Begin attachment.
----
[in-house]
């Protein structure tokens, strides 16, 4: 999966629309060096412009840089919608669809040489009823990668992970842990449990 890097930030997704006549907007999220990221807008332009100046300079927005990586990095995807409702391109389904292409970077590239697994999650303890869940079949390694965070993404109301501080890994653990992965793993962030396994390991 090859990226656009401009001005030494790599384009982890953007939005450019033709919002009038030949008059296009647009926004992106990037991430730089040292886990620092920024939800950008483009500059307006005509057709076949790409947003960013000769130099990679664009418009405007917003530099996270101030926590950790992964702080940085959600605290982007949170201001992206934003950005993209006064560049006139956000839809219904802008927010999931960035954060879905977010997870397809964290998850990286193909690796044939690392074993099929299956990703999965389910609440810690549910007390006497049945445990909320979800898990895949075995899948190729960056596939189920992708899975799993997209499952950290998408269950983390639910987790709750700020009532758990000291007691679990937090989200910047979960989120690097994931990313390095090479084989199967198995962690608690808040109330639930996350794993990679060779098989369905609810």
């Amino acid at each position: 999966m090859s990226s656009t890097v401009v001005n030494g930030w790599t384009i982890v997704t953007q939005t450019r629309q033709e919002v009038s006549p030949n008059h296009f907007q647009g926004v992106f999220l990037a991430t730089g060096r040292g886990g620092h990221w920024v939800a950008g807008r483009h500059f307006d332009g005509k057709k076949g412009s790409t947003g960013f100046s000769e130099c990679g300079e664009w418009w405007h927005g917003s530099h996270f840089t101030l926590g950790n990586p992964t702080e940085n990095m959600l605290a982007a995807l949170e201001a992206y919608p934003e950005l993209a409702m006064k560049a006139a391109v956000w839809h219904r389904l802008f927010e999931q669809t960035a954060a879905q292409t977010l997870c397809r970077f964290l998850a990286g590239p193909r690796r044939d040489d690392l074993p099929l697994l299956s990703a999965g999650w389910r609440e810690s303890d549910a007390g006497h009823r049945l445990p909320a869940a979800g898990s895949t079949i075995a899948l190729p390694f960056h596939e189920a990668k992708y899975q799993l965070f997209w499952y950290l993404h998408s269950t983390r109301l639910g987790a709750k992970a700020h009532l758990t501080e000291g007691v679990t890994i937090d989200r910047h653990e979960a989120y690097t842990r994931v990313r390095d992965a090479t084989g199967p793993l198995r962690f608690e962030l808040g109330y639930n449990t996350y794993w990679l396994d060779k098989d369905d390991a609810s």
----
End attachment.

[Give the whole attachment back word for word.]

[in-house]
């Protein structure tokens, strides 16, 4: 999966629309060096412009840089919608669809040489009823990668992970842990449990 890097930030997704006549907007999220990221807008332009100046300079927005990586990095995807409702391109389904292409970077590239697994999650303890869940079949390694965070993404109301501080890994653990992965793993962030396994390991 090859990226656009401009001005030494790599384009982890953007939005450019033709919002009038030949008059296009647009926004992106990037991430730089040292886990620092920024939800950008483009500059307006005509057709076949790409947003960013000769130099990679664009418009405007917003530099996270101030926590950790992964702080940085959600605290982007949170201001992206934003950005993209006064560049006139956000839809219904802008927010999931960035954060879905977010997870397809964290998850990286193909690796044939690392074993099929299956990703999965389910609440810690549910007390006497049945445990909320979800898990895949075995899948190729960056596939189920992708899975799993997209499952950290998408269950983390639910987790709750700020009532758990000291007691679990937090989200910047979960989120690097994931990313390095090479084989199967198995962690608690808040109330639930996350794993990679060779098989369905609810």
């Amino acid at each position: 999966m090859s990226s656009t890097v401009v001005n030494g930030w790599t384009i982890v997704t953007q939005t450019r629309q033709e919002v009038s006549p030949n008059h296009f907007q647009g926004v992106f999220l990037a991430t730089g060096r040292g886990g620092h990221w920024v939800a950008g807008r483009h500059f307006d332009g005509k057709k076949g412009s790409t947003g960013f100046s000769e130099c990679g300079e664009w418009w405007h927005g917003s530099h996270f840089t101030l926590g950790n990586p992964t702080e940085n990095m959600l605290a982007a995807l949170e201001a992206y919608p934003e950005l993209a409702m006064k560049a006139a391109v956000w839809h219904r389904l802008f927010e999931q669809t960035a954060a879905q292409t977010l997870c397809r970077f964290l998850a990286g590239p193909r690796r044939d040489d690392l074993p099929l697994l299956s990703a999965g999650w389910r609440e810690s303890d549910a007390g006497h009823r049945l445990p909320a869940a979800g898990s895949t079949i075995a899948l190729p390694f960056h596939e189920a990668k992708y899975q799993l965070f997209w499952y950290l993404h998408s269950t983390r109301l639910g987790a709750k992970a700020h009532l758990t501080e000291g007691v679990t890994i937090d989200r910047h653990e979960a989120y690097t842990r994931v990313r390095d992965a090479t084989g199967p793993l198995r962690f608690e962030l808040g109330y639930n449990t996350y794993w990679l396994d060779k098989d369905d390991a609810s």